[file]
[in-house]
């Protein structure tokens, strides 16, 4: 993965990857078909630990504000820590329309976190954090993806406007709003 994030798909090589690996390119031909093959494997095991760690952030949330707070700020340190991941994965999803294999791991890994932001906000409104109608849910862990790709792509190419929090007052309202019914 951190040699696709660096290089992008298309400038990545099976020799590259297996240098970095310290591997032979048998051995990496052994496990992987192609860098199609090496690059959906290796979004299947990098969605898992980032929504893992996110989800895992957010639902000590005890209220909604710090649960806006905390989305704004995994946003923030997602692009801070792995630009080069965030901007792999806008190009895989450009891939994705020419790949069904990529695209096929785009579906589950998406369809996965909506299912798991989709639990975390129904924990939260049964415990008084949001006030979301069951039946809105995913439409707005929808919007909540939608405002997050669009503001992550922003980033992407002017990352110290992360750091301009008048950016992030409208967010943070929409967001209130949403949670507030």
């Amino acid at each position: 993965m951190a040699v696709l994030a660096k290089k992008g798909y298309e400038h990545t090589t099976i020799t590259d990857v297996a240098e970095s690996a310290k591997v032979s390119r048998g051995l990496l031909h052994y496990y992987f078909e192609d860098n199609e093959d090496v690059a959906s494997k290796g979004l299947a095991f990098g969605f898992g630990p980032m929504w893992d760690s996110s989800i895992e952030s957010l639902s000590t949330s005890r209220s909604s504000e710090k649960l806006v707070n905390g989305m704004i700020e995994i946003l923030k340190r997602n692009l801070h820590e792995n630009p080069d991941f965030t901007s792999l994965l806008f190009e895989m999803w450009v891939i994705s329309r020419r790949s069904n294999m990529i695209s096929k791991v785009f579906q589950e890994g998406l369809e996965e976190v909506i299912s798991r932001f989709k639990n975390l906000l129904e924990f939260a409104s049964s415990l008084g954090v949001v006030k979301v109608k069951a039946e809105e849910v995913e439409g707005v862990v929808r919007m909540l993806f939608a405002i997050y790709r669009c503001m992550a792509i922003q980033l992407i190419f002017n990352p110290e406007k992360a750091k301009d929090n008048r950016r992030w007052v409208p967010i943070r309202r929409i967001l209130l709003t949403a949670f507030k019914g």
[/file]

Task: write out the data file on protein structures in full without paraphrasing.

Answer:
[in-house]
């Protein structure tokens, strides 16, 4: 993965990857078909630990504000820590329309976190954090993806406007709003 994030798909090589690996390119031909093959494997095991760690952030949330707070700020340190991941994965999803294999791991890994932001906000409104109608849910862990790709792509190419929090007052309202019914 951190040699696709660096290089992008298309400038990545099976020799590259297996240098970095310290591997032979048998051995990496052994496990992987192609860098199609090496690059959906290796979004299947990098969605898992980032929504893992996110989800895992957010639902000590005890209220909604710090649960806006905390989305704004995994946003923030997602692009801070792995630009080069965030901007792999806008190009895989450009891939994705020419790949069904990529695209096929785009579906589950998406369809996965909506299912798991989709639990975390129904924990939260049964415990008084949001006030979301069951039946809105995913439409707005929808919007909540939608405002997050669009503001992550922003980033992407002017990352110290992360750091301009008048950016992030409208967010943070929409967001209130949403949670507030």
């Amino acid at each position: 993965m951190a040699v696709l994030a660096k290089k992008g798909y298309e400038h990545t090589t099976i020799t590259d990857v297996a240098e970095s690996a310290k591997v032979s390119r048998g051995l990496l031909h052994y496990y992987f078909e192609d860098n199609e093959d090496v690059a959906s494997k290796g979004l299947a095991f990098g969605f898992g630990p980032m929504w893992d760690s996110s989800i895992e952030s957010l639902s000590t949330s005890r209220s909604s504000e710090k649960l806006v707070n905390g989305m704004i700020e995994i946003l923030k340190r997602n692009l801070h820590e792995n630009p080069d991941f965030t901007s792999l994965l806008f190009e895989m999803w450009v891939i994705s329309r020419r790949s069904n294999m990529i695209s096929k791991v785009f579906q589950e890994g998406l369809e996965e976190v909506i299912s798991r932001f989709k639990n975390l906000l129904e924990f939260a409104s049964s415990l008084g954090v949001v006030k979301v109608k069951a039946e809105e849910v995913e439409g707005v862990v929808r919007m909540l993806f939608a405002i997050y790709r669009c503001m992550a792509i922003q980033l992407i190419f002017n990352p110290e406007k992360a750091k301009d929090n008048r950016r992030w007052v409208p967010i943070r309202r929409i967001l209130l709003t949403a949670f507030k019914g």